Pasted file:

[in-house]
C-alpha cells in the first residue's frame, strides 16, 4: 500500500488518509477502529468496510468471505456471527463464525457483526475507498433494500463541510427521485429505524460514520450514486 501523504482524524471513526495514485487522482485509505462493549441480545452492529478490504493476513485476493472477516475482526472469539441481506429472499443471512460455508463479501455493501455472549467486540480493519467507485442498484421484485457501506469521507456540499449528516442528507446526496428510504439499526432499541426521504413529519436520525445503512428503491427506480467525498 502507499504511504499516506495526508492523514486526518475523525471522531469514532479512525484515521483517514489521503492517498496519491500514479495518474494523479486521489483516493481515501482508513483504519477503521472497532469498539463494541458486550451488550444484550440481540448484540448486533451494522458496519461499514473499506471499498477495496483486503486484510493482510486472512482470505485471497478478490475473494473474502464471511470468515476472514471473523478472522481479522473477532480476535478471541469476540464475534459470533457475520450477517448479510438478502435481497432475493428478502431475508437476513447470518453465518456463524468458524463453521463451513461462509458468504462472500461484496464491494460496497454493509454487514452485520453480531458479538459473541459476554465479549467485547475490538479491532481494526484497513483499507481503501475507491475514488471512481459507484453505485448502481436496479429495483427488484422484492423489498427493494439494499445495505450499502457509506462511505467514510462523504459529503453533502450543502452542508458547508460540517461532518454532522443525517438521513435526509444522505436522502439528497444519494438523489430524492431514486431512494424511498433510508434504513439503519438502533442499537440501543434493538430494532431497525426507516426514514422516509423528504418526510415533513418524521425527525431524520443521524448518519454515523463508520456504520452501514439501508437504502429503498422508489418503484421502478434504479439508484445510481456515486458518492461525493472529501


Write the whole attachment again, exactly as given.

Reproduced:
[in-house]
C-alpha cells in the first residue's frame, strides 16, 4: 500500500488518509477502529468496510468471505456471527463464525457483526475507498433494500463541510427521485429505524460514520450514486 501523504482524524471513526495514485487522482485509505462493549441480545452492529478490504493476513485476493472477516475482526472469539441481506429472499443471512460455508463479501455493501455472549467486540480493519467507485442498484421484485457501506469521507456540499449528516442528507446526496428510504439499526432499541426521504413529519436520525445503512428503491427506480467525498 502507499504511504499516506495526508492523514486526518475523525471522531469514532479512525484515521483517514489521503492517498496519491500514479495518474494523479486521489483516493481515501482508513483504519477503521472497532469498539463494541458486550451488550444484550440481540448484540448486533451494522458496519461499514473499506471499498477495496483486503486484510493482510486472512482470505485471497478478490475473494473474502464471511470468515476472514471473523478472522481479522473477532480476535478471541469476540464475534459470533457475520450477517448479510438478502435481497432475493428478502431475508437476513447470518453465518456463524468458524463453521463451513461462509458468504462472500461484496464491494460496497454493509454487514452485520453480531458479538459473541459476554465479549467485547475490538479491532481494526484497513483499507481503501475507491475514488471512481459507484453505485448502481436496479429495483427488484422484492423489498427493494439494499445495505450499502457509506462511505467514510462523504459529503453533502450543502452542508458547508460540517461532518454532522443525517438521513435526509444522505436522502439528497444519494438523489430524492431514486431512494424511498433510508434504513439503519438502533442499537440501543434493538430494532431497525426507516426514514422516509423528504418526510415533513418524521425527525431524520443521524448518519454515523463508520456504520452501514439501508437504502429503498422508489418503484421502478434504479439508484445510481456515486458518492461525493472529501